So the prospect of "a new, contemporary version of Dracula"
(mounted by local outfit Midnight Productions at the neo-Gothic
Lemp Brewery) was intriguing. Why not have some innovation,
when we already know the story so well? Jonathan Harker is sent
on an errand to the Carpathian Mountains, where his host, Count
Dracula, is never available before sunset. Harker falls under
the count's spell but somehow makes it back to civilization,
where he is preceded by his undead host, whose box of earth
is packed on a ship that sails pilotless into harbor. Maidens
are emptied faster than a kegger at a frat party before someone
figures out that a cricket wicket through the fiend's solar
plexus will fix the problem. Finis.
At the Lemp Brewery, you get your tickets in an eerie enclosed
delivery area and then enter a cavernous chamber lined in brick.
Great atmosphere, albeit no scenery save mullioned windows set
high in a wall and a raised platform running the length of the
room. At the outset, this spareness is promising. Groups of
tall, white pillar candles provide flickering illumination.
But the folding chairs are set up row-by-row, auditorium-style.
"Dracula will take place in an unique two level setting,
with the audience following Dracula from his castle to his new
home, and then back for the exciting conclusion," reads
the press release. Alas, the unique two-level setting is completely
underutilized, and the conclusion is hardly -- well, I'm getting
ahead of myself.
Actor David Wassilak, one of the founders of Midnight Productions,
is a tall, thin bloke with a hawkish profile and a sepulchral
manner of speaking. But his Dracula is ultimately no more menacing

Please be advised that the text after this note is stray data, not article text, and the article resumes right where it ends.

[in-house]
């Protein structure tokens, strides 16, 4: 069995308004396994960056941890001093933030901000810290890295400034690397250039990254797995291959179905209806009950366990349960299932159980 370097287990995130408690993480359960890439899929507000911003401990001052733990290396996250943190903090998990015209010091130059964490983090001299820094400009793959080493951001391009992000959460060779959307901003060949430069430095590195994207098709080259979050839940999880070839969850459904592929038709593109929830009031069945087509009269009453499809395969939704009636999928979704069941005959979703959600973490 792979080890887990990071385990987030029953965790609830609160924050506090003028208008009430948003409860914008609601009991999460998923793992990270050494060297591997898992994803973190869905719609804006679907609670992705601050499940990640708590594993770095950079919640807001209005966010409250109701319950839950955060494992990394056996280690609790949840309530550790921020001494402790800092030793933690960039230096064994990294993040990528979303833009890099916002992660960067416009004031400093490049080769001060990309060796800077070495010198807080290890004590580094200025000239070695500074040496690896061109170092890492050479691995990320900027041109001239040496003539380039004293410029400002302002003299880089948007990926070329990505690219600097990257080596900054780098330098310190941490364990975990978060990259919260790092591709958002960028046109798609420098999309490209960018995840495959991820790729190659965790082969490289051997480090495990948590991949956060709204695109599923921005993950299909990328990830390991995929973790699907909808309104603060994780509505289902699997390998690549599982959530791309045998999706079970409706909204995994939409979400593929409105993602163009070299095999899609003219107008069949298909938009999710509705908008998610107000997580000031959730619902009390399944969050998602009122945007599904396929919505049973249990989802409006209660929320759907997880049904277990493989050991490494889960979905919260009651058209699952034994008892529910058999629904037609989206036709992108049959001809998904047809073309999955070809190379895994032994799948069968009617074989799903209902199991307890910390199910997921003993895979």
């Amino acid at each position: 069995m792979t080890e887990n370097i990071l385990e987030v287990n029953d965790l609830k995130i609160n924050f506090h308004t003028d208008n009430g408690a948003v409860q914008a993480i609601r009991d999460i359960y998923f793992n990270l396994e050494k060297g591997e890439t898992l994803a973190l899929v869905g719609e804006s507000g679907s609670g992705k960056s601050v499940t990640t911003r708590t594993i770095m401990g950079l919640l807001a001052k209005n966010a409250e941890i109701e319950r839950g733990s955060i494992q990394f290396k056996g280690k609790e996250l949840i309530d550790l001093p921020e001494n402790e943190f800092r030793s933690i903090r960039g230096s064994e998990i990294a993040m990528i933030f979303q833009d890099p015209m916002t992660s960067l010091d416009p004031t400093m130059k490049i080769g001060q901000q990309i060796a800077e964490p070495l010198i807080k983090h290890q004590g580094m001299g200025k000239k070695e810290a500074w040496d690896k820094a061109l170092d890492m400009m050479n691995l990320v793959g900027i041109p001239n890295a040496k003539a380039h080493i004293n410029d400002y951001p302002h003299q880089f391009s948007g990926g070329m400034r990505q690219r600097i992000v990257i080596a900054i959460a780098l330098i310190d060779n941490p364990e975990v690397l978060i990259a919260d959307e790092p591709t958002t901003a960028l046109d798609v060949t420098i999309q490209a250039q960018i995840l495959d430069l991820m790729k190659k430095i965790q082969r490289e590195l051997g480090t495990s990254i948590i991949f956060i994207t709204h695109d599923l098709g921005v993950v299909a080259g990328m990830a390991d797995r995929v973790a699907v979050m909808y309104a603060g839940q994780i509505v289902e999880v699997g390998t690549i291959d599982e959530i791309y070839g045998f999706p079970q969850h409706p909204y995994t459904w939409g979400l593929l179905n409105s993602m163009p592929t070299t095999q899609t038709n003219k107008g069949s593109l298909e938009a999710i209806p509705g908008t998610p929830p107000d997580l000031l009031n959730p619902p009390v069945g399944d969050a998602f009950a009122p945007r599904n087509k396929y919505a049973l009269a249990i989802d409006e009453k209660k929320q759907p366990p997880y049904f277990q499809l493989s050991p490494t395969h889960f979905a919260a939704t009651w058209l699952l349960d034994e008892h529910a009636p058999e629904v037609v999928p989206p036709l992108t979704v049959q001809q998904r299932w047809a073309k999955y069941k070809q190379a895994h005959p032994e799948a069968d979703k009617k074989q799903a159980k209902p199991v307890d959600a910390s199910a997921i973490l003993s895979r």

than a leafless tree under a full moon, and possibly more wooden.
Of course, it doesn't help that the script, penned by director
Joe Hanrahan (he doesn't claim to have written it, merely "adapted"),
is utterly dreary and a sad filching of Stoker's elegant if
overblown novel. As the show begins, Jonathan Harker (Drew Bell),
a wide-eyed Realtor, has ended up in Romania to arrange a move
for Count Dracula, who's tired of the old sod as the Balkan
war has brought unwelcome attention to his "private part
of the world." What a fabulous point -- can't you just
imagine some crazy castle in outer Bosnia-Herzegovina-Croatia
housing a disgruntled and sleep-disturbed ghoul?
Alas, Midnight Productions does nothing with this gambit. The
scenes with Harker and Dracula are excruciatingly tedious and
not a bit scary. Bell tends to rush his lines without inflecting
them, and Wassilak as the count tends to spe-e-eak in very lo-o-ong
bursts that MAY... put ... stra-a-ange emphasis on certain words
for no damn good reason save that the audience is evidently
supposed to conclude that Drac is one weird cat. Duh. Several
scenes are played in the dimly lit area to the right of the
seats, which means anyone not sitting stage left has to crane
their necks. No one takes into account the echoing acoustical
properties of the hall, so some actors garble their words and
others just sound muffled.
The few "new, contemporary" aspects of this production
come in the second act (also overlong and devoid of drama),
in which Dracula and his "vampire brides" turn up
in an unnamed American city where they pursue Lucy, the best
friend of Jonathan's fiancee, Mina, in a disco. For this, the
audience has to schlepp up a flight of stairs in another part
of the building, again inadequately lighted. (And where are
the "Exit" signs, guys? That's not up to code.) Again,
the seats are set row-by-row, and really corny faux-Kraftwerk
electronica plays. Here, Wassilak has painted the gray out of